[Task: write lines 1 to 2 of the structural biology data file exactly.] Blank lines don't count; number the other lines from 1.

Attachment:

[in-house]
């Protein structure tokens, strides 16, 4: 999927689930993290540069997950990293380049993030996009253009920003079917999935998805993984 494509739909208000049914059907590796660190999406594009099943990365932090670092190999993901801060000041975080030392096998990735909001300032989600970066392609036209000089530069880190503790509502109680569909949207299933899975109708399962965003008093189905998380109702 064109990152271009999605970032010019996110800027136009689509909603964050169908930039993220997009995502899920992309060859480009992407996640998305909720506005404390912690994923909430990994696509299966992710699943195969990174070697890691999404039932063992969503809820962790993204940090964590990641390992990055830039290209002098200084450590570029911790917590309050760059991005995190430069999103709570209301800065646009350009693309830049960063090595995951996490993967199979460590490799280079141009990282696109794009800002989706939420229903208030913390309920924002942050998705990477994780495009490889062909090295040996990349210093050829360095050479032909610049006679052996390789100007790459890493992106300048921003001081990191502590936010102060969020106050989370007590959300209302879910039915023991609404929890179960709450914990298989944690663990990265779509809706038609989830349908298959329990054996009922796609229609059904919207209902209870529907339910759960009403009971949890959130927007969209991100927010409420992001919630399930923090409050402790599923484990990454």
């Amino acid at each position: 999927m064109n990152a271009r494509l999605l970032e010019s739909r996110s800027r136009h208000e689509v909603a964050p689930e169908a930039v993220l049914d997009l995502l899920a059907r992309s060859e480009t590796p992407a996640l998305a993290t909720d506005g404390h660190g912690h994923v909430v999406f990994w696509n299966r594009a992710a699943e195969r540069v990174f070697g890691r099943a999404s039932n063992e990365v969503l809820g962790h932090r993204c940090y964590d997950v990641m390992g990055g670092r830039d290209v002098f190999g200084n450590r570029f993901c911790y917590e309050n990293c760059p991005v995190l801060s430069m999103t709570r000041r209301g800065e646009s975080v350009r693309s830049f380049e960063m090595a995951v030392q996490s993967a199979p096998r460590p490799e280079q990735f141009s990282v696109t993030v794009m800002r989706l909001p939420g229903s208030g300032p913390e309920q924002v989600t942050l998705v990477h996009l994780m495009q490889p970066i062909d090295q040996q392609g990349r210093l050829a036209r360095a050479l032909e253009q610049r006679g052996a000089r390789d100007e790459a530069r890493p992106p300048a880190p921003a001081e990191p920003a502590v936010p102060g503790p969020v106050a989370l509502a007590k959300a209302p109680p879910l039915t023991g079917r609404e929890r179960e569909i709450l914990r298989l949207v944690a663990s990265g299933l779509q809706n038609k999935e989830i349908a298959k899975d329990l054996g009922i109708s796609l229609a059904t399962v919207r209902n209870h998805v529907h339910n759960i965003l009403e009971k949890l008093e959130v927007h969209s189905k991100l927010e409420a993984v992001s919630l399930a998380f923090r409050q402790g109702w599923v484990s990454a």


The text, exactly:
[in-house]
């Protein structure tokens, strides 16, 4: 999927689930993290540069997950990293380049993030996009253009920003079917999935998805993984 494509739909208000049914059907590796660190999406594009099943990365932090670092190999993901801060000041975080030392096998990735909001300032989600970066392609036209000089530069880190503790509502109680569909949207299933899975109708399962965003008093189905998380109702 064109990152271009999605970032010019996110800027136009689509909603964050169908930039993220997009995502899920992309060859480009992407996640998305909720506005404390912690994923909430990994696509299966992710699943195969990174070697890691999404039932063992969503809820962790993204940090964590990641390992990055830039290209002098200084450590570029911790917590309050760059991005995190430069999103709570209301800065646009350009693309830049960063090595995951996490993967199979460590490799280079141009990282696109794009800002989706939420229903208030913390309920924002942050998705990477994780495009490889062909090295040996990349210093050829360095050479032909610049006679052996390789100007790459890493992106300048921003001081990191502590936010102060969020106050989370007590959300209302879910039915023991609404929890179960709450914990298989944690663990990265779509809706038609989830349908298959329990054996009922796609229609059904919207209902209870529907339910759960009403009971949890959130927007969209991100927010409420992001919630399930923090409050402790599923484990990454």